the danger of Making a Murderer
Netflix’s Making a Murderer has swept the nation and shedding light on a scary part of our law enforcement.
How easy it is to be framed for something and how shockingly long it takes to correct that mistake but the other scary part of this documentary is how easy documentaries can sway you into thinking something that may not be 100% unbiased.
Sure Steven Avery was convicted of a sex crime he didn’t commit and that’s a travesty. I’m glad that we are being told of such things BUT when a documentary roots for someone or something it can lead the audience to believe something which may not be right. I AM NOT SAYING I THINK AVERY SHOULD HAVE BEEN FALSELY IMPRISONED!!!!
I’m sure its extremely difficult to do a completely unbiased documentary, especially when you are talking guilt or innocence but it is extremely easy to leave out key facts to make the conclusion you are trying to get your viewers to come to that much easier. I am not saying the people that made Making A Murderer have done this but evidence is out there that is suggesting just that!
My point is this, watch something then do your own investigating online(NOT on conspiracy websites and try to find more than one site with information you do find!)
You can find a lot of false information online but with just a little bit of investigating you can also find corroborating evidence from multiple sources that usually means you have found genuine information. Just don’t sit back in your chair and be spoon-fed any information ever.
UPDATE: from Yahoo news:
Here is his email to us, in its entirety. It begins with the Calumet County district attorney responding to our question about whether he believed the docu-series left out any evidence:
Examples for you to consider:
1. Avery’s past incident with a cat was not “goofing around”. He soaked his cat in gasoline or oil, and put it on a fire to watch it suffer.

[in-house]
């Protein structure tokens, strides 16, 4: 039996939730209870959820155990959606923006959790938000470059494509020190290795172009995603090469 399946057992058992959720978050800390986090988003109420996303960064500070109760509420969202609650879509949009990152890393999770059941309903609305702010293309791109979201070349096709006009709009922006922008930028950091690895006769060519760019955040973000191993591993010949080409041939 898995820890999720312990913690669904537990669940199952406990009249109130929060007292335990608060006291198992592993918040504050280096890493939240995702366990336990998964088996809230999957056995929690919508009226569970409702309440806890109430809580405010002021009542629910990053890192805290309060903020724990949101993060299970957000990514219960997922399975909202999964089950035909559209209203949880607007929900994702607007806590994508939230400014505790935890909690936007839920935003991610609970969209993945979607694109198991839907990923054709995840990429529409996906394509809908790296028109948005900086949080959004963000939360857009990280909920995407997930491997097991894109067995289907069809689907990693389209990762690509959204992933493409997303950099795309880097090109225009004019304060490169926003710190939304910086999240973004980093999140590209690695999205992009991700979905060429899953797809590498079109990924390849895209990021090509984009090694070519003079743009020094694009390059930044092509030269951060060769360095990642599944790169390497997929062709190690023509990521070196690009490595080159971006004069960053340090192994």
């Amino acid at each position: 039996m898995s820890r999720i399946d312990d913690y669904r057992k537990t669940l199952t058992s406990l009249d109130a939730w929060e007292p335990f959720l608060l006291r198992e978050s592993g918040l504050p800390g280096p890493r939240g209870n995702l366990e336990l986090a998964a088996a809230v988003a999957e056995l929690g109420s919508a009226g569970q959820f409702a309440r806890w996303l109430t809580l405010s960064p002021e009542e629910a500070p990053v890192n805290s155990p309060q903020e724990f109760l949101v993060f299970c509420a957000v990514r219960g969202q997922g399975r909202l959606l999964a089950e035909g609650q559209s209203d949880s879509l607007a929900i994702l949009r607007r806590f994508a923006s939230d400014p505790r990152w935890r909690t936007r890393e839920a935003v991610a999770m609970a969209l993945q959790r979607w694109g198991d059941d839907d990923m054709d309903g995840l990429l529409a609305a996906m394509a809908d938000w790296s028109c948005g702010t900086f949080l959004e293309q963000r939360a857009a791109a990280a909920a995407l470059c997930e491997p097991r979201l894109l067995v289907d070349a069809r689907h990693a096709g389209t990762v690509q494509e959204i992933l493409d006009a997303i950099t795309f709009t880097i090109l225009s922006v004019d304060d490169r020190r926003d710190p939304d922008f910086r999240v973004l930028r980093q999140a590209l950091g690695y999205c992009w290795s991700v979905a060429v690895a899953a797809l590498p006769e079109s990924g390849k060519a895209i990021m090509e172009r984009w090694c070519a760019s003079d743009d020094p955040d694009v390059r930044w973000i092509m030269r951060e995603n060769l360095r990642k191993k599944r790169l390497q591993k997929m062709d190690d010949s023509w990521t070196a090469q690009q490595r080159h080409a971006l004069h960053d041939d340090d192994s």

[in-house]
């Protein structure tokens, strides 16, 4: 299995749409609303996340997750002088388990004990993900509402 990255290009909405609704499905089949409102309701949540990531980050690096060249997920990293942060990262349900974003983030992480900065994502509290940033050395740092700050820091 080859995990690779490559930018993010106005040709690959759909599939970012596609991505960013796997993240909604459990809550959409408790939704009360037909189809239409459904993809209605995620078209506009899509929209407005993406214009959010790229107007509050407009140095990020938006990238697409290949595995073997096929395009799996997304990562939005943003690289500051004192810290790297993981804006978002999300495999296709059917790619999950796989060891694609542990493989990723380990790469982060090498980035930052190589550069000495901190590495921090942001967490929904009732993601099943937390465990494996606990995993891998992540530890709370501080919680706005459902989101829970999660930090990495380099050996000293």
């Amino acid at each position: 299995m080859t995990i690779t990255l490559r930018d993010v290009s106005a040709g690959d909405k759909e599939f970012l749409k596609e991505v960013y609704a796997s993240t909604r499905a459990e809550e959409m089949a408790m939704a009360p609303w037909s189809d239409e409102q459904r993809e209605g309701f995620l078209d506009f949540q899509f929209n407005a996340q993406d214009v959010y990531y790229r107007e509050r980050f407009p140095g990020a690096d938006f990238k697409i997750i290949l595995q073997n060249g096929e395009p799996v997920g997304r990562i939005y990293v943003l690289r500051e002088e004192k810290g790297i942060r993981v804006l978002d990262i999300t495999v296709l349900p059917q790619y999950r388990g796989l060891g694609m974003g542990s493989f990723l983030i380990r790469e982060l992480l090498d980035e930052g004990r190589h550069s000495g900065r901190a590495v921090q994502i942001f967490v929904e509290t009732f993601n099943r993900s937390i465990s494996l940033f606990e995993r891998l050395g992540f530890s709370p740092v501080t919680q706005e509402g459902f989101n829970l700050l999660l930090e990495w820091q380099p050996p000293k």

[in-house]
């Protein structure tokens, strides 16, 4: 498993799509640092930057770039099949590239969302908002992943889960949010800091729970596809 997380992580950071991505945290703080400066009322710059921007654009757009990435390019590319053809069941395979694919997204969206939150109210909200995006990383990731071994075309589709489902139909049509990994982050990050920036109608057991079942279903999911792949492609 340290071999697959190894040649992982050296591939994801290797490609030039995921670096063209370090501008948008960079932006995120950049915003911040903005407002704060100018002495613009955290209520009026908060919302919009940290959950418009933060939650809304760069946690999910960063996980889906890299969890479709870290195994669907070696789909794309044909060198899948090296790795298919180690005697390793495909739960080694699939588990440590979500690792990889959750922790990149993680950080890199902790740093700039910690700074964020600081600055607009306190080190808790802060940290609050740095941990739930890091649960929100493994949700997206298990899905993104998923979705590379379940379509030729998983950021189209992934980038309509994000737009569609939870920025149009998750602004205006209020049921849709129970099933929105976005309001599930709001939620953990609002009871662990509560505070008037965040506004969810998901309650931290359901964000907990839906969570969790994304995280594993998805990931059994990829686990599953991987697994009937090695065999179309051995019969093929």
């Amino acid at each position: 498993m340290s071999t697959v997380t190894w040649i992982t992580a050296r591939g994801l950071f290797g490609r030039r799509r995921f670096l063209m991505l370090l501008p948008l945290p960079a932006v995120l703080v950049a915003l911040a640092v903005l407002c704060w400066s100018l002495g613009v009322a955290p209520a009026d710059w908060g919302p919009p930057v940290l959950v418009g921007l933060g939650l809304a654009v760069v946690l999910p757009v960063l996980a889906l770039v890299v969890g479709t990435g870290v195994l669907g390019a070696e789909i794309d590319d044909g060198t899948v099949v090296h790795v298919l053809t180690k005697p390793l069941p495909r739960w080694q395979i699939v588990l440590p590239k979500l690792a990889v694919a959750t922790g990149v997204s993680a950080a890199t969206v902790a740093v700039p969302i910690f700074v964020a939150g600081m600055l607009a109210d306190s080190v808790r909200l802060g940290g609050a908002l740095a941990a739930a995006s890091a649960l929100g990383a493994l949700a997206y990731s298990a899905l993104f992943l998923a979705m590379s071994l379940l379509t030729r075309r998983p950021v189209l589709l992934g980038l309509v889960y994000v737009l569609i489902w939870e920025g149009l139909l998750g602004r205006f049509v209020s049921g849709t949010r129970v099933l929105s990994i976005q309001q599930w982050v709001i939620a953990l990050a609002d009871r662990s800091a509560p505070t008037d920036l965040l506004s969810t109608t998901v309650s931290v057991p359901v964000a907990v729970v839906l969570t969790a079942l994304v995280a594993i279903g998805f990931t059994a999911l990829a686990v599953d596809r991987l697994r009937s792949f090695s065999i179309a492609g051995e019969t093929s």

2. Avery targeted Teresa. On Oct 31 (8:12 am) he called AutoTrader magazine and asked them to send “that same girl who was here last time.” On Oct 10, Teresa had been to the Avery property when Steve answered the door just wearing a towel. She said she would not go back because she was scared of him (obviously). Avery used a fake name and fake # (his sister’s) giving those to the AutoTrader receptionist, to trick Teresa into coming.
3. Teresa’s phone, camera and PDA were found 20 ft from Avery’s door, burned in his barrel. Why did the documentary not tell the viewers the contents of her purse were in his burn barrel, just north of the front door of his trailer?
4. While in prison, Avery told another inmate of his intent to build a “torture chamber” so he could rape, torture and kill young women when he was released. He even drew a diagram. Another inmate was told by Avery that the way to get rid of a body is to “burn it”…heat destroys DNA.
5. The victim’s bones in the firepit were “intertwined” with the steel belts, left over from the car tires Avery threw on the fire to burn, as described by Dassey. That WAS where her bones were burned! Suggesting that some human bones found elsewhere (never identified as Teresa’s) were from this murder was NEVER established.
6. Also found in the fire pit was Teresa’s tooth (ID’d through dental records), a rivet from the “Daisy Fuentes” jeans she was wearing that day, and the tools used by Avery to chop up her bones during the fire.
7. Phone records show 3 calls from Avery to Teresa’s cell phone on Oct 31. One at 2:24, and one at 2:35–both calls Avery uses the *67 feature so Teresa doesn’t know it him…both placed before she arrives. Then one last call at 4:35 pm, without the *67 feature. Avery first believes he can simply say she never showed up (his original defense), so tries to establish the alibi call after she’s already been there, hence the 4:35 call. She will never answer of course, so he doesn’t need the *67 feature for that last call.
8. Avery’s DNA (not blood) was on the victim’s hood latch (under her hood in her hidden SUV). The SUV was at the crime lab since 11/5…how did his DNA get under the hood if Avery never touched her car? Do the cops have a vial of Avery’s sweat to “plant” under the hood?
9. Ballistics said the bullet found in the garage was fired by Avery’s rifle, which was in a police evidence locker since 11/6…if the cops planted the bullet, how did they get one fired from HIS gun? This rifle, hanging over Aver’s bed, is the source of the bullet found in the garage, with Teresa’s DNA on it. The bullet had to be fired BEFORE 11/5—did the cops borrow his gun, fire a bullet, recover the bullet before planting the SUV, then hang on to the bullet for 4 months in case they need to plant it 4 months later???
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